There were lots of war-time patterns.  Many of them showed how to best re-use wool from a worn-out sweater or dress.  By the end of the war, these patterns were using fabric sewn in to make up for the lack of both yarn and fabric available.  Malin has an excellent picture here showing how the magazines also had to get smaller over a very short period of time due to paper rationing.

 

This is how we spent most of the afternoon:

The collection is pretty big and quite well-organized.

All of these are knitting or knitting related books

More knitting related books and magazines (in the archival boxes)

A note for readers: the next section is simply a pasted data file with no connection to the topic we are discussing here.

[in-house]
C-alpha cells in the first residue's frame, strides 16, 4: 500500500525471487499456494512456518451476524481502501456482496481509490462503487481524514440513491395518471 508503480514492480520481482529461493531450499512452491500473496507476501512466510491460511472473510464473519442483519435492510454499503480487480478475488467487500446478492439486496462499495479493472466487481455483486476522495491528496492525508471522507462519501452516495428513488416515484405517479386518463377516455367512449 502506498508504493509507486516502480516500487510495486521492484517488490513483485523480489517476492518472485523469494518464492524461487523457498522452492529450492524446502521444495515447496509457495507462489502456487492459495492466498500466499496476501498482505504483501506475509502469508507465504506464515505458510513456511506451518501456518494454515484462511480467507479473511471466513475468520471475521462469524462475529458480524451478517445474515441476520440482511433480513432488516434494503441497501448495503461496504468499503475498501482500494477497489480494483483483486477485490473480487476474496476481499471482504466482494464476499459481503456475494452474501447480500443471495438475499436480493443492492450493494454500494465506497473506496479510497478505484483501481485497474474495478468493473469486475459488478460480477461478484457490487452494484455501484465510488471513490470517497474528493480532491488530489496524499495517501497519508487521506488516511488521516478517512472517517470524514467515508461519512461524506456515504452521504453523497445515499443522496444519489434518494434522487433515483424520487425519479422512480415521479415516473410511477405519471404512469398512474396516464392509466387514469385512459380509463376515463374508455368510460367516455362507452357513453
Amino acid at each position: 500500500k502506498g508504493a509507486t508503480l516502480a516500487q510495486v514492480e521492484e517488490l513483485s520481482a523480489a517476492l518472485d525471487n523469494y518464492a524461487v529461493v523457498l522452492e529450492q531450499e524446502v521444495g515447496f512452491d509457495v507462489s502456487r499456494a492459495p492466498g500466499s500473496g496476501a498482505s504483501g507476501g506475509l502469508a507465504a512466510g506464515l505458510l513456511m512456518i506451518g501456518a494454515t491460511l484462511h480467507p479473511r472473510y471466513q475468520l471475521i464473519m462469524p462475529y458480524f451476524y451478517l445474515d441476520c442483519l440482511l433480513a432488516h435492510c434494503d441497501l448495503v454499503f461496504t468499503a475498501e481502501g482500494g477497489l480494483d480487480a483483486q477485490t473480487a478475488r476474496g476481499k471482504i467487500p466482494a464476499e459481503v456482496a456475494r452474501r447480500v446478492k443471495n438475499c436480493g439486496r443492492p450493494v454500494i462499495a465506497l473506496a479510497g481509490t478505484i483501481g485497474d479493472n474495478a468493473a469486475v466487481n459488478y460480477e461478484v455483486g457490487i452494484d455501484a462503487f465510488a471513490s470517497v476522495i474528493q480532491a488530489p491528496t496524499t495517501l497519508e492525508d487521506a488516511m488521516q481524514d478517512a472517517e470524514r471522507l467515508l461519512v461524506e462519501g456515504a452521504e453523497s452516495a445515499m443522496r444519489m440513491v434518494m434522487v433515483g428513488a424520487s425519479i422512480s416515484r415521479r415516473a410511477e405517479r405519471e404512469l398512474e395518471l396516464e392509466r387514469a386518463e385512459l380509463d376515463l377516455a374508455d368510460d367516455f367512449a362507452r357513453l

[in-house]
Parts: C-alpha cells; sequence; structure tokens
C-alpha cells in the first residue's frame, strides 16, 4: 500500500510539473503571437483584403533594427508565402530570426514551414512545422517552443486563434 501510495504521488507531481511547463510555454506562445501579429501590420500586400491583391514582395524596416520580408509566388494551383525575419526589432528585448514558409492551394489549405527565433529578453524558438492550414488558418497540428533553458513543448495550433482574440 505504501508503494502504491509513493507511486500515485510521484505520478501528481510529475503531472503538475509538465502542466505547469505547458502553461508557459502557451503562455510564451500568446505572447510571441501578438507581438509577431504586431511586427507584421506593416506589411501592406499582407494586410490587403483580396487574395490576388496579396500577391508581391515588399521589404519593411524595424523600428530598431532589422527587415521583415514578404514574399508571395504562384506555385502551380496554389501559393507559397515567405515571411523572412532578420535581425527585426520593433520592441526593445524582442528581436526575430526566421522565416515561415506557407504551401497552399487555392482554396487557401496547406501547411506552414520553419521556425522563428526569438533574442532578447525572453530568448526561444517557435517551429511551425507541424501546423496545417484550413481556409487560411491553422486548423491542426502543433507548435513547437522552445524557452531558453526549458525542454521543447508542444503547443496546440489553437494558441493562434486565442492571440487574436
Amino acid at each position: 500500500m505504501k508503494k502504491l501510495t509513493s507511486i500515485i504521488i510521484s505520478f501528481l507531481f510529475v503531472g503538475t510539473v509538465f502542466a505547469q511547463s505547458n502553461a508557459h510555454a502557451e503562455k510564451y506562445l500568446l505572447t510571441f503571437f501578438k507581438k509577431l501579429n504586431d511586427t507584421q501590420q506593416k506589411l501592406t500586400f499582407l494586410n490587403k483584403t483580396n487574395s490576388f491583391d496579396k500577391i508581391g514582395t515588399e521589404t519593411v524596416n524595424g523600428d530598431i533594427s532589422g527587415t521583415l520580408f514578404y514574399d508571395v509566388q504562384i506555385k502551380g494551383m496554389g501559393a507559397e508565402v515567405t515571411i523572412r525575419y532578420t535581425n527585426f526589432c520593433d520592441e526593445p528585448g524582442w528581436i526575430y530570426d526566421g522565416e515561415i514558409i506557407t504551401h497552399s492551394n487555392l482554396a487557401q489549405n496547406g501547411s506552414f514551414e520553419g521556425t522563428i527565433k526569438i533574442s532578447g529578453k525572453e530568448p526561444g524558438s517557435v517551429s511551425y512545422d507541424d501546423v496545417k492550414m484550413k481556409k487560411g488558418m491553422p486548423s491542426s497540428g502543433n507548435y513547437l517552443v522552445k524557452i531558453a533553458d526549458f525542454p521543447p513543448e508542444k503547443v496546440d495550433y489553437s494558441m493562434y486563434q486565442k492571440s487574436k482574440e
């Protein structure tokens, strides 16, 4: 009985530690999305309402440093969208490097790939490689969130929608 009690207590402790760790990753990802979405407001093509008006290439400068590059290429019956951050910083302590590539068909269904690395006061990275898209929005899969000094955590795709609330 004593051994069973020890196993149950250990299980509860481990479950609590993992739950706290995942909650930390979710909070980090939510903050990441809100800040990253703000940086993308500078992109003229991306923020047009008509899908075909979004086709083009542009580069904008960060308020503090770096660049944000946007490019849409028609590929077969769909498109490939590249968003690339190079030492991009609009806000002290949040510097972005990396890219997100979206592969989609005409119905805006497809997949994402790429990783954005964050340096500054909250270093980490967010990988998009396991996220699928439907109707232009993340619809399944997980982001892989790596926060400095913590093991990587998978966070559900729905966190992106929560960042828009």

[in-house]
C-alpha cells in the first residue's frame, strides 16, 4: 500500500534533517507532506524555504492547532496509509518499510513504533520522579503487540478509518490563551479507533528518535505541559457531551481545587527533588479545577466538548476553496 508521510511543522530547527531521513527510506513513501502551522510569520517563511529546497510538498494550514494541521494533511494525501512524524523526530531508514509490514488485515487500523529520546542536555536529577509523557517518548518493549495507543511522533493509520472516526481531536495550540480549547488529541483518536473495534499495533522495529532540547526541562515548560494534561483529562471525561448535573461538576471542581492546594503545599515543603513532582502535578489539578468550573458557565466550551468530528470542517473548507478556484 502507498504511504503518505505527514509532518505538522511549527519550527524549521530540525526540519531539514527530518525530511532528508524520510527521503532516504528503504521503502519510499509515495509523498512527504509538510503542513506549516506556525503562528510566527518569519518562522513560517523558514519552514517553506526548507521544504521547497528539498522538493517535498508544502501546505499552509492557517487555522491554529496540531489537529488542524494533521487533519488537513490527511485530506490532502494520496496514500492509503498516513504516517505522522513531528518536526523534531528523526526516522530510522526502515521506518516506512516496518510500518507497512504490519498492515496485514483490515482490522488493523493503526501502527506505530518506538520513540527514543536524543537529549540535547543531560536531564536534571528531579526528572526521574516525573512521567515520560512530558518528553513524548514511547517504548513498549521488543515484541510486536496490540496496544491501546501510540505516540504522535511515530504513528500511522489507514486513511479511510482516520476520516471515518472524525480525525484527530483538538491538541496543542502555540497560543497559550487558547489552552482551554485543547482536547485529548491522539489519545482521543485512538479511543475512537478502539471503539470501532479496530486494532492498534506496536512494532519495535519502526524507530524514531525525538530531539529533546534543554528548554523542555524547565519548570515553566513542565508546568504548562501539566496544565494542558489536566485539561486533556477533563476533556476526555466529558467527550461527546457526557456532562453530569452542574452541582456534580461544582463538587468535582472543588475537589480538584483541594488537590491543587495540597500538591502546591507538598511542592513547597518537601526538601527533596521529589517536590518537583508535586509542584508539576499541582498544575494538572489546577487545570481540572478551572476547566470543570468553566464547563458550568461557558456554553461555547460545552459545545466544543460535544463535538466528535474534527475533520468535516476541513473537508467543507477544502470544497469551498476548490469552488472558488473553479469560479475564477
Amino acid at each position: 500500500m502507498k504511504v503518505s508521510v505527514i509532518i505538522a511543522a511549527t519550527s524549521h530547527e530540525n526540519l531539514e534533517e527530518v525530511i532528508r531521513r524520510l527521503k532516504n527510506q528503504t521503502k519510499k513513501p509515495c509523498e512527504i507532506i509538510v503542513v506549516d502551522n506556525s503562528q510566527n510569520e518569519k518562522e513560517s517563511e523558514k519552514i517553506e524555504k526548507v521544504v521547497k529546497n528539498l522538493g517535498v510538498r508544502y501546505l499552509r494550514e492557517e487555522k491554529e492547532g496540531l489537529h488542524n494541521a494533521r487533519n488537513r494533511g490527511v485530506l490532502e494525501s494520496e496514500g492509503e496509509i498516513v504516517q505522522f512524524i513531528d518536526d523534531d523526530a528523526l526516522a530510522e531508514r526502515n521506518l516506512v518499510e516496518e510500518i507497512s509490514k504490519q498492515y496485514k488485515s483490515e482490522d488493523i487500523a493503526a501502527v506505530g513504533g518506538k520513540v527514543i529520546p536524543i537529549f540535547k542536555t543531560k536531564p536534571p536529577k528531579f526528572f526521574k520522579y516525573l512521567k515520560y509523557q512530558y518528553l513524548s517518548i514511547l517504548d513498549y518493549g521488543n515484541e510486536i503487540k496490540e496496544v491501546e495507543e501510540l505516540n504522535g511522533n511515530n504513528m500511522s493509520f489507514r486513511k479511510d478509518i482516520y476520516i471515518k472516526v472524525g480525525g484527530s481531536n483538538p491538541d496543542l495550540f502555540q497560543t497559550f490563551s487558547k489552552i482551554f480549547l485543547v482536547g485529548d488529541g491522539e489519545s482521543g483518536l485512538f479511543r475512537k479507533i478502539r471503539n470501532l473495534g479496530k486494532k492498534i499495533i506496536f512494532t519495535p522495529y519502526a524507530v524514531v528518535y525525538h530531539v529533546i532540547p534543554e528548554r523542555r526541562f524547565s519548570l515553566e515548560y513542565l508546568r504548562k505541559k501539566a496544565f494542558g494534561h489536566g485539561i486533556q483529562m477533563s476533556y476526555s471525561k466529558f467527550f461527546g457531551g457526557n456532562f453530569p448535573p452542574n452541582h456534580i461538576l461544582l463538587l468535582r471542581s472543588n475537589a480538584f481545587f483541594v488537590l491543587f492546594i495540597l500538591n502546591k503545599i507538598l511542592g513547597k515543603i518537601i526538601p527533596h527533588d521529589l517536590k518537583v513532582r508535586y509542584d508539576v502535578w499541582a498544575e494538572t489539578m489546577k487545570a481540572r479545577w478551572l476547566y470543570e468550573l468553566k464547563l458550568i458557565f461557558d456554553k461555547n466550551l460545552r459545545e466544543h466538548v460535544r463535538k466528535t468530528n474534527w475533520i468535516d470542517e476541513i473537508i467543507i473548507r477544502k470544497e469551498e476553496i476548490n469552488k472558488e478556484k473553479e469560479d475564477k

One view of the pattern collection

Another view of the pattern collection. It may not look that impressive, but most of those boxes were full and heavy with a LOT of old patterns.

The next day the 3 of us went into London on the train.  First we went to the Camden Markets, which I had never been to before.  Then, in the afternoon we went to Jon of Easyknits house for some retail therapy and Pimm’s!  I didn’t take any photos of all of this (sorry) but Barbro was a regular little Robert Capa so you should check out this blog post of her’s.

That night we came home on the train with many more goodies and very, very tired.  The next day was sort-of a free day.  Malin and Barbro’s flights left in the afternoon, so that left the morning for some kool-aid dyeing and fleece skirting in the courtyard and packing of course!  That afternoon I dropped the ladies off at Heathrow for their flights home with full (though not overly heavy) bags and lots of pictures on their cameras.